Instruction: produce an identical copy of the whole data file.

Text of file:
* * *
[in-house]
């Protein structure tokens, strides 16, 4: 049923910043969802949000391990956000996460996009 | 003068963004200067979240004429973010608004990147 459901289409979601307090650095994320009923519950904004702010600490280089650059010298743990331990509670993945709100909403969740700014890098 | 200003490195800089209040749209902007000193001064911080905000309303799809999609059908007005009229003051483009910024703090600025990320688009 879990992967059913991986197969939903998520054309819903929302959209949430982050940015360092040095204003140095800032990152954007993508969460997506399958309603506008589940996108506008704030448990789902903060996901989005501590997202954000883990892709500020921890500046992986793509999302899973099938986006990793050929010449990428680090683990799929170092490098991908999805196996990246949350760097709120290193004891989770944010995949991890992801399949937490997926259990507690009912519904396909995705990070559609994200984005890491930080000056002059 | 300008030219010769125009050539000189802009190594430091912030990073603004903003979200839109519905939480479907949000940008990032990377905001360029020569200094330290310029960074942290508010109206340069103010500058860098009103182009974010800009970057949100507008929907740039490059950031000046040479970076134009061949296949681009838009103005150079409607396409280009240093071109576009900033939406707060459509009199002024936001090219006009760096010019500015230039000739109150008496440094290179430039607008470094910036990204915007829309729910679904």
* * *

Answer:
[in-house]
């Protein structure tokens, strides 16, 4: 049923910043969802949000391990956000996460996009 | 003068963004200067979240004429973010608004990147 459901289409979601307090650095994320009923519950904004702010600490280089650059010298743990331990509670993945709100909403969740700014890098 | 200003490195800089209040749209902007000193001064911080905000309303799809999609059908007005009229003051483009910024703090600025990320688009 879990992967059913991986197969939903998520054309819903929302959209949430982050940015360092040095204003140095800032990152954007993508969460997506399958309603506008589940996108506008704030448990789902903060996901989005501590997202954000883990892709500020921890500046992986793509999302899973099938986006990793050929010449990428680090683990799929170092490098991908999805196996990246949350760097709120290193004891989770944010995949991890992801399949937490997926259990507690009912519904396909995705990070559609994200984005890491930080000056002059 | 300008030219010769125009050539000189802009190594430091912030990073603004903003979200839109519905939480479907949000940008990032990377905001360029020569200094330290310029960074942290508010109206340069103010500058860098009103182009974010800009970057949100507008929907740039490059950031000046040479970076134009061949296949681009838009103005150079409607396409280009240093071109576009900033939406707060459509009199002024936001090219006009760096010019500015230039000739109150008496440094290179430039607008470094910036990204915007829309729910679904």